According to Taiwan's Interior Ministry figures, there are about 11.2 million religious believers in Taiwan, with more than 75% identifying themselves as Buddhists or Taoists. At the same time there is a strong belief in Chinese folk religion throughout the island. These are not mutually exclusive, and many people practice a combination of the three. Confucianism also is an honored school of thought and ethical code. Christian churches have been active on Taiwan for many years, and today the island has more than 600,000 Christians, a majority of whom are Protestant.

Culture
Taiwan's culture is a blend of its distinctive Chinese heritage and Western influences. Fine arts, folk traditions, and popular culture embody traditional and modern, Asian, and Western motifs. One of Taiwan's greatest attractions is the Palace Museum, which houses over 650,000 pieces of Chinese bronze, jade, calligraphy, painting, and porcelain. This collection was moved from the mainland in 1949 when Chiang Kai-shek's Nationalist Party (KMT) fled to Taiwan. The collection is so extensive that only 1% is on display at any one time.

Population: 22,894,384 (July 2005 est.)
Age structure:
0-14 years:  21.22%
15-64 years:  69.97%
65 years and over:  8.81%
Population growth rate: 0.8% 
Birth rate: 14.31 births/1,000 population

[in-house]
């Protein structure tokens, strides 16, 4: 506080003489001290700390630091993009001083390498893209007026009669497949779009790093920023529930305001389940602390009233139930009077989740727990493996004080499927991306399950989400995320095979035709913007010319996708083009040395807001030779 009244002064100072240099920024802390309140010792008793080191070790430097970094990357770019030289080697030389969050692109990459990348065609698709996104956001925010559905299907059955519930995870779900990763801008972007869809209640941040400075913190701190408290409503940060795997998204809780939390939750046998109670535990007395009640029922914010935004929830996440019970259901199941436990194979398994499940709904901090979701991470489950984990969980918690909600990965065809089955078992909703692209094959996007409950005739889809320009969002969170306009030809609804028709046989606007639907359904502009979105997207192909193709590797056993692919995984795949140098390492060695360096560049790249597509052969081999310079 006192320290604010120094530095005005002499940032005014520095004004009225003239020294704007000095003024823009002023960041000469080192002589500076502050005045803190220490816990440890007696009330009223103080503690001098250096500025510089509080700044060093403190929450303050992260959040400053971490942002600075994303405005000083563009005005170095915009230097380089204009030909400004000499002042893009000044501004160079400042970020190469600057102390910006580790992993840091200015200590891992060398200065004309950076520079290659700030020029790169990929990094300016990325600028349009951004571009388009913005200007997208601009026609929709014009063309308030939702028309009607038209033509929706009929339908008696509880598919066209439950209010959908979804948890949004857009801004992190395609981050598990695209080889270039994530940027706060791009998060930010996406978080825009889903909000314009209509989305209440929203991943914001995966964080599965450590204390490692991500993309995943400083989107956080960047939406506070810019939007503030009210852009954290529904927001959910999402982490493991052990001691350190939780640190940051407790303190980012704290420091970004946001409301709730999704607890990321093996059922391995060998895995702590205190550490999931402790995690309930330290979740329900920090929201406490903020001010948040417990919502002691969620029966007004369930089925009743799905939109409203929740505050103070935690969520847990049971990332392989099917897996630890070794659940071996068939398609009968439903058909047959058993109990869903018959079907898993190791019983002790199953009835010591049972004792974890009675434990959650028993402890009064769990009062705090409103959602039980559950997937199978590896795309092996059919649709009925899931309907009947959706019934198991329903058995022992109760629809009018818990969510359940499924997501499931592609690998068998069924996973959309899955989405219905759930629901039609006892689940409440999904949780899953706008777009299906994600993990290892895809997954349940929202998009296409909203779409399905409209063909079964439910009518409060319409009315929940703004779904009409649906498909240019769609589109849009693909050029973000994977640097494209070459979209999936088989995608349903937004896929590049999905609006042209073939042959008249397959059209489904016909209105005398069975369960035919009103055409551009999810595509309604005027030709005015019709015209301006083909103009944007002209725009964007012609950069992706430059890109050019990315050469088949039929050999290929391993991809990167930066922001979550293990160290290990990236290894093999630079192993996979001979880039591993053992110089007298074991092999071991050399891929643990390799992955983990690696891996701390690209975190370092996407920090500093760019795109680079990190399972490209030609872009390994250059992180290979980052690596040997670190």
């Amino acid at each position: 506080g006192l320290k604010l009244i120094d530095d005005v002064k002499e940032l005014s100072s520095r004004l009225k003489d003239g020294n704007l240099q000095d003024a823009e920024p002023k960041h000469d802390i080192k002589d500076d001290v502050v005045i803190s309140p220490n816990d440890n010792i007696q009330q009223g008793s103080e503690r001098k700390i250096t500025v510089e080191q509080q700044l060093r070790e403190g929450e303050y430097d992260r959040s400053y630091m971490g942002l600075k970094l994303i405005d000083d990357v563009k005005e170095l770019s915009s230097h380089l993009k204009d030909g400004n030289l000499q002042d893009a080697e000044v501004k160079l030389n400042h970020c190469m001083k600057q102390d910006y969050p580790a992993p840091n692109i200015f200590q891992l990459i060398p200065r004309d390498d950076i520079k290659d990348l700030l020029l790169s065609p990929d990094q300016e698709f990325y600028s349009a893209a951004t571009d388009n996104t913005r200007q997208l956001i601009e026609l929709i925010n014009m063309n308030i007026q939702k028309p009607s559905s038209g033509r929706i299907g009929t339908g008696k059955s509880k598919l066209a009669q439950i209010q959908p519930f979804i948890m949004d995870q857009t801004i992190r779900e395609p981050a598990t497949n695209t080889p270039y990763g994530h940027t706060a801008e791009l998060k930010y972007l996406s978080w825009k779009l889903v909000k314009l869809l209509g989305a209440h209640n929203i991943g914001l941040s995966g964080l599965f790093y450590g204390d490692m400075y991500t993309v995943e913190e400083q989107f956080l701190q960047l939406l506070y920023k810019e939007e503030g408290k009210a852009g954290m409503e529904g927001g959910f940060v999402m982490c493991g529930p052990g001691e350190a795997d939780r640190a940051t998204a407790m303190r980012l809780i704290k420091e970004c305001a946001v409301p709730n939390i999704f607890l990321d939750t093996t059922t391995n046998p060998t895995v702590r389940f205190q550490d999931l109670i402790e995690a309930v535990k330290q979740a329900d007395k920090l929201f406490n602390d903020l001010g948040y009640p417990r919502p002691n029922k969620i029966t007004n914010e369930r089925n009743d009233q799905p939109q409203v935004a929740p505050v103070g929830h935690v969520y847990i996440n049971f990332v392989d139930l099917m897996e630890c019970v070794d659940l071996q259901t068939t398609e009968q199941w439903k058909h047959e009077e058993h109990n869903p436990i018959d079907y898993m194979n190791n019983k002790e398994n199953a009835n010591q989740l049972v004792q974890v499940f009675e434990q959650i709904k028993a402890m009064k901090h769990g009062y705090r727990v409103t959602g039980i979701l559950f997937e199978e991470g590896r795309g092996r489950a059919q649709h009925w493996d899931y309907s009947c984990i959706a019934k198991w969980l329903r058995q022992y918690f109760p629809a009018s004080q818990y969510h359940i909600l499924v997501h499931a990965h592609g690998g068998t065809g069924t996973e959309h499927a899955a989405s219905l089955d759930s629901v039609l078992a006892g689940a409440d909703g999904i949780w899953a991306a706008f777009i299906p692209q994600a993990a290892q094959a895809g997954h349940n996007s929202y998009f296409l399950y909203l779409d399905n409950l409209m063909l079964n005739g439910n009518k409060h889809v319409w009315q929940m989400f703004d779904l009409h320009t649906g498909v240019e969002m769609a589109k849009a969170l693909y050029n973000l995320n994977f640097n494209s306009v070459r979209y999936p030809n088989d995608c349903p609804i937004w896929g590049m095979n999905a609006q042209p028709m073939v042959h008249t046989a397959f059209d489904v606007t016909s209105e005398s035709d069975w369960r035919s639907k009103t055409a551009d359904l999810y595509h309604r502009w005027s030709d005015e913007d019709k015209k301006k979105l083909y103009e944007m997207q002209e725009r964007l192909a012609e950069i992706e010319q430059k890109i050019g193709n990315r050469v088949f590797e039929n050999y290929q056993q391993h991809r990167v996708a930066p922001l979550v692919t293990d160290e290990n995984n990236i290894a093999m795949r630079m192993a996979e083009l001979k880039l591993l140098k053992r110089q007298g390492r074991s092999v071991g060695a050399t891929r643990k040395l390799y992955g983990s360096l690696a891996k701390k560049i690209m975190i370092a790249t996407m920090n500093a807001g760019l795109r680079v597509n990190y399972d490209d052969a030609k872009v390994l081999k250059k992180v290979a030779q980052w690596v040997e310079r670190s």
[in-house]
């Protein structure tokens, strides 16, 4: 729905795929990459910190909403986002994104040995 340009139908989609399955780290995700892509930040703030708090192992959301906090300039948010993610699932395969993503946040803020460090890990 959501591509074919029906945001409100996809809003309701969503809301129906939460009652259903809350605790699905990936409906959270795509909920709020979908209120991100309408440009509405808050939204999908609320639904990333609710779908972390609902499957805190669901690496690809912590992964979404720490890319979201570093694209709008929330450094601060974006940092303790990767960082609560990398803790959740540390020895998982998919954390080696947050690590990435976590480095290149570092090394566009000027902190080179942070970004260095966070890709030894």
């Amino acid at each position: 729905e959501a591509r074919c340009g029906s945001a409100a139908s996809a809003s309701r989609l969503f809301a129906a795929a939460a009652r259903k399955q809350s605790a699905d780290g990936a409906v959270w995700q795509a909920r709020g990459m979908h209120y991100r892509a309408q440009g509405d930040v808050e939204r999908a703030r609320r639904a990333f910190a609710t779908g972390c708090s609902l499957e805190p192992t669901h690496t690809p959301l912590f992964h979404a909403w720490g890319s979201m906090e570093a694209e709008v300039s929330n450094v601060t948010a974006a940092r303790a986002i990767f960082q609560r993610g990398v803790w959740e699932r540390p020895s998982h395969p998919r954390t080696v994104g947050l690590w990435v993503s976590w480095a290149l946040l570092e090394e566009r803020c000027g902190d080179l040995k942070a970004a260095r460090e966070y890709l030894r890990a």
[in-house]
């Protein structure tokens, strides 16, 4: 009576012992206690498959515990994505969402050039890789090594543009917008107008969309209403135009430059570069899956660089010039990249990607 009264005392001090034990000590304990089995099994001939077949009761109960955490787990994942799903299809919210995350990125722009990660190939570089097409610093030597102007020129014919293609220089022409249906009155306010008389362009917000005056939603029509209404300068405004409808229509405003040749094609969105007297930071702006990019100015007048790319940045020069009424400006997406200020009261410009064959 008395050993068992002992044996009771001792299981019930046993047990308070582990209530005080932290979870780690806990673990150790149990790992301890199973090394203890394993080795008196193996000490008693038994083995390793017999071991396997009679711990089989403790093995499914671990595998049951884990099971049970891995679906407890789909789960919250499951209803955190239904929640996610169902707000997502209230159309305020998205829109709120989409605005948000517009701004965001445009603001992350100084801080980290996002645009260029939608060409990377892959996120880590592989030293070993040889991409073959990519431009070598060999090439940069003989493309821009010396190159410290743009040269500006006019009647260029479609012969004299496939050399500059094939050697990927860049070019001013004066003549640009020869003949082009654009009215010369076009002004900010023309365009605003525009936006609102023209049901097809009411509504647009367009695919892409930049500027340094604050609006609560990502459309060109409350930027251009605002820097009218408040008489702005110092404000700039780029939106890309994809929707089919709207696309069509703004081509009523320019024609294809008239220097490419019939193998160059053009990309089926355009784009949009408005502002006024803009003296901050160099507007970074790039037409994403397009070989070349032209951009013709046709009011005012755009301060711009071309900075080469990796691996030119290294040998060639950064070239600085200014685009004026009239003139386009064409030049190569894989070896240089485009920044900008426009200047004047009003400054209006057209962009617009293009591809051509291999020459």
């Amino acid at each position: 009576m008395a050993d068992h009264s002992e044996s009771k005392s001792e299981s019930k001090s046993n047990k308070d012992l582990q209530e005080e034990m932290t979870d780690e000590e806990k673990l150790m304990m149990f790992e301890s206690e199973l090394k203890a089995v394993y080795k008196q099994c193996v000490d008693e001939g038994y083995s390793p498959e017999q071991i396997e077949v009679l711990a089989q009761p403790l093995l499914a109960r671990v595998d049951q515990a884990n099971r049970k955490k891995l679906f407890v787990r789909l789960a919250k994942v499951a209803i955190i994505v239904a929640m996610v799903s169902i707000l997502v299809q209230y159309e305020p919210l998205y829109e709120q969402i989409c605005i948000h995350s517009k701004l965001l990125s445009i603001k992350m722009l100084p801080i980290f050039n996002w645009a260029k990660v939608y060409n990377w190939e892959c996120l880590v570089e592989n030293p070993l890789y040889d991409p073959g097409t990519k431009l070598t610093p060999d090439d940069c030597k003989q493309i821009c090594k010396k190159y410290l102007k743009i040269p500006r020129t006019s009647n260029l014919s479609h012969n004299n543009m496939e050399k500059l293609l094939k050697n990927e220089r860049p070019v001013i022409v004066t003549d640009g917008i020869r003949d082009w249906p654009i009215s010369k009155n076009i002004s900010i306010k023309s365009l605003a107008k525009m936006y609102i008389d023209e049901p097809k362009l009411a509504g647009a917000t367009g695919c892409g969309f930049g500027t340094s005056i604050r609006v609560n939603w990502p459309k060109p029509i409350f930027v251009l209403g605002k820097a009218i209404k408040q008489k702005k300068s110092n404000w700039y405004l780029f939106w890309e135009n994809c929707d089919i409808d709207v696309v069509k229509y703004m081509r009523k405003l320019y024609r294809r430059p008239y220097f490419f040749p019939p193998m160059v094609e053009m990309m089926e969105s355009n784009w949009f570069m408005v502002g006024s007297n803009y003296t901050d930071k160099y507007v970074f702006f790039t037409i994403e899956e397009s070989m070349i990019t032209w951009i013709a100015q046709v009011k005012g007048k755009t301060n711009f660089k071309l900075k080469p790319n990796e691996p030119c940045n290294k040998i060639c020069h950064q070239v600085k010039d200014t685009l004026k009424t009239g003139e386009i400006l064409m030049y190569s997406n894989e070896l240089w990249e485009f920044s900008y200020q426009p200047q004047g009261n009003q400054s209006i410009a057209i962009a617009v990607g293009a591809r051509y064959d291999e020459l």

Death rate: 6 deaths/1,000 population 
Net migration rate: -0.34 migrant(s)/1,000 population 
Infant mortality rate: 6.93 deaths/1,000 live births 
Life expectancy at birth:
total population:  76.54 years
male:  73.81 years
female:  79.51 years 
Total fertility rate: 1.76 children born/woman 
Nationality:
noun: Chinese (singular and plural)
adjective: Chinese
Ethnic groups: Taiwanese (including Hakka) 84%, mainland Chinese 14%, aborigine 2%
Religions: mixture of Buddhist, Confucian, and Taoist 93%, Christian 4.5%, other 2.5%
Languages: Mandarin Chinese (official), Taiwanese (Min), Hakka dialects
Literacy:
definition: age 15 and over can read and write
total population: 86% (1980 est.); note - literacy for the total population has reportedly increased to 94% (1998 est.)
male: 93% (1980 est.)
female: 79% (1980 est.)

SOURCES: The World Factbook, U.S. Department of State

Mother Earth Travel > Country Index > Taiwan > Map Economy History